“Jesus entered the temple courts, and, while he was teaching, the chief priests and the elders of the people came to him. ‘By what authority are you doing these things?’ they asked. ‘And who gave you this authority?'” (Matthew 21:23 NIV84)
In reading the gospels, it’s a bit tough to determine exactly what things might have been done on each day because the gospels have the events running together until you get to Thursday’s passover celebration. But if we use the Gospel of Matthew as our guide, it seems as though on Tuesday the temple takeover was not complete. Jesus had successfully gotten the merchants out of the temple, but the religious leaders, by Tuesday, were armed and ready for some theological and philosophical debates with Jesus. So, while He had taken over the temple to teach the people the word of God He was still challenged from several fronts. First, in our verse for today, the chief priests and elders were challenging Jesus’ authority to do what He did (take over the temple). Jesus amazingly turned their question into one of His own. He asked them, “John’s baptism — where did it come from? Was it from heaven, or from men?” (Matthew 21:25). By this one simple question He revealed their duplicity. If they said from Heaven, then they would have to face the next question, “Why didn’t you believe his message and be baptized?” They would have had to claim that the authority of John’s ministry came from heaven. If they said from man, they would be claiming that thousands who were touched by John’s ministry were not touched by the hand of God. The short is, Jesus trapped His trappers.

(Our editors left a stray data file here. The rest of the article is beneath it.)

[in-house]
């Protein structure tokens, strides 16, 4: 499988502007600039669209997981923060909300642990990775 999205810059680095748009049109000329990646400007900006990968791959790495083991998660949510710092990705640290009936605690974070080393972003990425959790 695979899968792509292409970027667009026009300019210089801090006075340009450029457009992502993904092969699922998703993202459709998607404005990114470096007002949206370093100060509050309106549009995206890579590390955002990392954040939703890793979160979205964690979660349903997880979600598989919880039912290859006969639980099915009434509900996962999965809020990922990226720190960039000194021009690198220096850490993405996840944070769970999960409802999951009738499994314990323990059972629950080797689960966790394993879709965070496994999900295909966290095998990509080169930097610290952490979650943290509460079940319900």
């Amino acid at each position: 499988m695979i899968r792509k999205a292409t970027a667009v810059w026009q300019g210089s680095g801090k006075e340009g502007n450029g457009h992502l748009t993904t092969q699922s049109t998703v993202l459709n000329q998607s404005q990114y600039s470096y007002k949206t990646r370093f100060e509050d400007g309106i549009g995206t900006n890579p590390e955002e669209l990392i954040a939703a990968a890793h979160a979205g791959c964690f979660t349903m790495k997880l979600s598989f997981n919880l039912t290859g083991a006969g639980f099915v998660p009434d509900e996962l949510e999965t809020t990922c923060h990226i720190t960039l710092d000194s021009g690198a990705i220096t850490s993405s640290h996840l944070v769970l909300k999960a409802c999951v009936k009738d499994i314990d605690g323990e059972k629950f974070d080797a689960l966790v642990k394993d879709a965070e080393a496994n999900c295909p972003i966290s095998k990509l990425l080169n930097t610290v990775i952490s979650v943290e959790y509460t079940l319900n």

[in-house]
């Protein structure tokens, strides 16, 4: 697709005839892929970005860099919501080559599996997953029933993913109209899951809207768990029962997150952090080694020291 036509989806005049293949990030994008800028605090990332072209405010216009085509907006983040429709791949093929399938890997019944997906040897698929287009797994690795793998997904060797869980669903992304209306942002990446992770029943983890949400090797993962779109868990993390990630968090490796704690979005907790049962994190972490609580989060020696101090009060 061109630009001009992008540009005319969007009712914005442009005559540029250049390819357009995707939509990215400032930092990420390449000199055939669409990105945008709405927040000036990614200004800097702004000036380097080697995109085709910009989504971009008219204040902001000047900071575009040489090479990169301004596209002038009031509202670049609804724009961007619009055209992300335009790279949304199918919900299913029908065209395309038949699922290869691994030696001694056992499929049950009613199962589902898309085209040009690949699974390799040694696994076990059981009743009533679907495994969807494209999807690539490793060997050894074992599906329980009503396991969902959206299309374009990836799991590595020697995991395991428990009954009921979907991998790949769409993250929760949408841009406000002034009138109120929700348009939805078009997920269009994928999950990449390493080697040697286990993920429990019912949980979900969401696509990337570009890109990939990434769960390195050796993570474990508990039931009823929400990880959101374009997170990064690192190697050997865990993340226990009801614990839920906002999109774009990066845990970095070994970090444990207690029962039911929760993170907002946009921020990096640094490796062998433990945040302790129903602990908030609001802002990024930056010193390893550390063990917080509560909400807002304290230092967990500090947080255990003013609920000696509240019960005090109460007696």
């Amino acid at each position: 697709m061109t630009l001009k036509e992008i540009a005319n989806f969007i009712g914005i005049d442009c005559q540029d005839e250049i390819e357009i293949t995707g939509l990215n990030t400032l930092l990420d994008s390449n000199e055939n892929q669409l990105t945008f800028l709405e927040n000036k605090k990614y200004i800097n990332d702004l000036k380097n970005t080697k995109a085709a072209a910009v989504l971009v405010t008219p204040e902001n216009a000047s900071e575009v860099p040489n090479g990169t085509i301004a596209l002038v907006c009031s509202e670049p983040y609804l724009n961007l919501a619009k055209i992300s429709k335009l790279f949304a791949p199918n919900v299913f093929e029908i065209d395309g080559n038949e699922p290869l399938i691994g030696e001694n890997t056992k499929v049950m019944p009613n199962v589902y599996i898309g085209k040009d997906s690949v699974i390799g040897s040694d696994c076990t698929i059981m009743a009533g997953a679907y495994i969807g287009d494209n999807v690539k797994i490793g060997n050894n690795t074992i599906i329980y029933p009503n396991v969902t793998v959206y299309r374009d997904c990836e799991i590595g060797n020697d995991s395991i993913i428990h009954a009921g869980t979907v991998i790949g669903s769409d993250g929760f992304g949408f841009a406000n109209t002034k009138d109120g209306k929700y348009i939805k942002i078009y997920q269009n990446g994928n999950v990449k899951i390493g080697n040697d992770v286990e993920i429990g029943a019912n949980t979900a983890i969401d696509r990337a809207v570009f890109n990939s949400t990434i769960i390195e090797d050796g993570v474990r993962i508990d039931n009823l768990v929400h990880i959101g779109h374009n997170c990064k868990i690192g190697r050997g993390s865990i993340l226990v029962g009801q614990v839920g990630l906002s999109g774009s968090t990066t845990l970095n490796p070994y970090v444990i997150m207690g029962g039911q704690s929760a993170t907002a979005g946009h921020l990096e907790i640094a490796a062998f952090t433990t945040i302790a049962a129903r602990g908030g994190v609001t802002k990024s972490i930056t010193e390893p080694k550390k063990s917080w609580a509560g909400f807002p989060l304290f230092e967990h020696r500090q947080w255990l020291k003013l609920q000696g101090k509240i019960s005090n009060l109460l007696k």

He then told the parable of the two sons and the parable of the unfaithful tenants to show the that the duplicity of the religious leaders was duly noted by Almighty God. In both parables they were faced with the glaring accusation that they missed the coming of the kingdom of God because of their disobedience and deadly self-righteous attitudes. Once again in Chapter 22, He hit the religious leaders with the parable of the wedding feast thrown by a king for his son, only to have the invited guests refuse to come. After receiving those jabs from Jesus, the Pharisees challenged Jesus on the legitimacy of paying taxes to Caesar. In a startling response of, “Give to Caesar what is Caesar’s and to God what is God’s,” (Matt. 22:21) Jesus silenced the Pharisees. In the next section of chapter 22 Jesus was challenged by the Sadducees about how there could be a resurrection of the dead if a woman might have seven husbands when she got to heaven. Jesus utterly silenced the Sadducees by showing how they were not being true interpreters of the Scriptures. Jesus restated the words of the Old Testament that God “is the God of Abraham, Isaac and Jacob.” God IS the God of Men who have been dead for centuries. How? Because there IS life after death. Last, the experts of the law came and tested Jesus on what the greatest commandment is. Jesus masterfully quoted Deuteronomy and said, “To love the Lord your God with all your heart … and your neighbor as yourself.” Jesus completely silenced the religious leaders of every sect of Judaism and took over the temple (at least for a day or so).
I go through all that with you to hopefully overwhelm you with how important it is to Jesus that the Word of God be truthfully taught and preached to His people. He physically cleansed the temple so that he could have the undivided attention of the people at the temple. He wanted God’s word to be clearly taught in God’s house before His crucifixion. Second, He spiritually silenced the false teachers so that the people would hear God’s truth in its purest form. To this day God’s word has been preserved so that we might come to know Jesus as the Way, Truth and the Life.